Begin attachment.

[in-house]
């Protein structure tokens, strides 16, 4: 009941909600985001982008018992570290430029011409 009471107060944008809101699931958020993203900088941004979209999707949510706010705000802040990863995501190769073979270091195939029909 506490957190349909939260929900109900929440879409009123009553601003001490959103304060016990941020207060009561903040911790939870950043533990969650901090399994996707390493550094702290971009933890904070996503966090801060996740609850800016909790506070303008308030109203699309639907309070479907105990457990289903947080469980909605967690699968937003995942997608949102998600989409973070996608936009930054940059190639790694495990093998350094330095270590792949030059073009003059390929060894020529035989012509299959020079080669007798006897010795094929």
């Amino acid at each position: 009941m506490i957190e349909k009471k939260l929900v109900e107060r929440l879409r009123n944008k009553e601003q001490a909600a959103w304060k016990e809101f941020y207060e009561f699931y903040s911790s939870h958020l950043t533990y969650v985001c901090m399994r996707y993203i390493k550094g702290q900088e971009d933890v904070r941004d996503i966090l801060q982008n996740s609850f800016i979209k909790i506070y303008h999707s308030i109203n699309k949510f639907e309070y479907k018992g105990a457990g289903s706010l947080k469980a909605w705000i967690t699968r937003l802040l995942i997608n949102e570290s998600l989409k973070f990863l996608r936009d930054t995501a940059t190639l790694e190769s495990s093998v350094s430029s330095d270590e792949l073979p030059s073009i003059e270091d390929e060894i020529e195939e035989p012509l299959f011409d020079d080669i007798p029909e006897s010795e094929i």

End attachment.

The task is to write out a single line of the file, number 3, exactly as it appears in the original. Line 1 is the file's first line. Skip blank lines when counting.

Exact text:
């Amino acid at each position: 009941m506490i957190e349909k009471k939260l929900v109900e107060r929440l879409r009123n944008k009553e601003q001490a909600a959103w304060k016990e809101f941020y207060e009561f699931y903040s911790s939870h958020l950043t533990y969650v985001c901090m399994r996707y993203i390493k550094g702290q900088e971009d933890v904070r941004d996503i966090l801060q982008n996740s609850f800016i979209k909790i506070y303008h999707s308030i109203n699309k949510f639907e309070y479907k018992g105990a457990g289903s706010l947080k469980a909605w705000i967690t699968r937003l802040l995942i997608n949102e570290s998600l989409k973070f990863l996608r936009d930054t995501a940059t190639l790694e190769s495990s093998v350094s430029s330095d270590e792949l073979p030059s073009i003059e270091d390929e060894i020529e195939e035989p012509l299959f011409d020079d080669i007798p029909e006897s010795e094929i």